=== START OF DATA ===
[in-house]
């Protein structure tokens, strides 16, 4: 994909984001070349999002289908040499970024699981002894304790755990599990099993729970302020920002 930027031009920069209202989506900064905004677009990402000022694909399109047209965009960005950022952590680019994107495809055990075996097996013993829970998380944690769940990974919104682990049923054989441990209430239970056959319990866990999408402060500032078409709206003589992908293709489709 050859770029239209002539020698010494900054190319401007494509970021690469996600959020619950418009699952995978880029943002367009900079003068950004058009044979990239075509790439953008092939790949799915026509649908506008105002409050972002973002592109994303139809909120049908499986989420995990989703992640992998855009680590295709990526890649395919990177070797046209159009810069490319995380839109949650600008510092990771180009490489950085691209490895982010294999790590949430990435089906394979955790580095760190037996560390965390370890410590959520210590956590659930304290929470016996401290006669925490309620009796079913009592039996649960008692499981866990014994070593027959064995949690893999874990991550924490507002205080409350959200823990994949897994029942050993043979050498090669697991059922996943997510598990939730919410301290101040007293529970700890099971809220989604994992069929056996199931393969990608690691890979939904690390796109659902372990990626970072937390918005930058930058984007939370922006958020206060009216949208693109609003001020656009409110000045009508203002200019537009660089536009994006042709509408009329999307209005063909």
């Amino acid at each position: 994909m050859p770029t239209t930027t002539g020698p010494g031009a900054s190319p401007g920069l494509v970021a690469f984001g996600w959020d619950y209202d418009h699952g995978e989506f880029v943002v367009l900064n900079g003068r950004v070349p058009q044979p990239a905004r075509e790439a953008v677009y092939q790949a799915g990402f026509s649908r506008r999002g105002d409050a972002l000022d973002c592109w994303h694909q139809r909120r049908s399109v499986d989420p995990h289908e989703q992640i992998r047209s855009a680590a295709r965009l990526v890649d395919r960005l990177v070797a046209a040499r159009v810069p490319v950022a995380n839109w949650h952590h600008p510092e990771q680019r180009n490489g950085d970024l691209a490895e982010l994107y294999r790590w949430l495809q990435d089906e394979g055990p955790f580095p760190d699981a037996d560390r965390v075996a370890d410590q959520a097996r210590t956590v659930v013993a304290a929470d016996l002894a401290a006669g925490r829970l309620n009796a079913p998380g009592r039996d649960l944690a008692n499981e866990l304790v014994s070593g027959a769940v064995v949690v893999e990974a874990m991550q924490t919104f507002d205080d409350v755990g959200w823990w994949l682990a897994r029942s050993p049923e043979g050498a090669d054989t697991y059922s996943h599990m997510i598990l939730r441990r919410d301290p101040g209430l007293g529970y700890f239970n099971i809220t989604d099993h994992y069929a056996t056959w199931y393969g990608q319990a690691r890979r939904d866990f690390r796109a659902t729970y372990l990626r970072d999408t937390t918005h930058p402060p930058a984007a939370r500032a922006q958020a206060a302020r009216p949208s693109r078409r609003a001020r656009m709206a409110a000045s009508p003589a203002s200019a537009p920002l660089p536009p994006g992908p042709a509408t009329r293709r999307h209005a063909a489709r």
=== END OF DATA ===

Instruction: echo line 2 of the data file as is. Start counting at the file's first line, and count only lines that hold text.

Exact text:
């Protein structure tokens, strides 16, 4: 994909984001070349999002289908040499970024699981002894304790755990599990099993729970302020920002 930027031009920069209202989506900064905004677009990402000022694909399109047209965009960005950022952590680019994107495809055990075996097996013993829970998380944690769940990974919104682990049923054989441990209430239970056959319990866990999408402060500032078409709206003589992908293709489709 050859770029239209002539020698010494900054190319401007494509970021690469996600959020619950418009699952995978880029943002367009900079003068950004058009044979990239075509790439953008092939790949799915026509649908506008105002409050972002973002592109994303139809909120049908499986989420995990989703992640992998855009680590295709990526890649395919990177070797046209159009810069490319995380839109949650600008510092990771180009490489950085691209490895982010294999790590949430990435089906394979955790580095760190037996560390965390370890410590959520210590956590659930304290929470016996401290006669925490309620009796079913009592039996649960008692499981866990014994070593027959064995949690893999874990991550924490507002205080409350959200823990994949897994029942050993043979050498090669697991059922996943997510598990939730919410301290101040007293529970700890099971809220989604994992069929056996199931393969990608690691890979939904690390796109659902372990990626970072937390918005930058930058984007939370922006958020206060009216949208693109609003001020656009409110000045009508203002200019537009660089536009994006042709509408009329999307209005063909």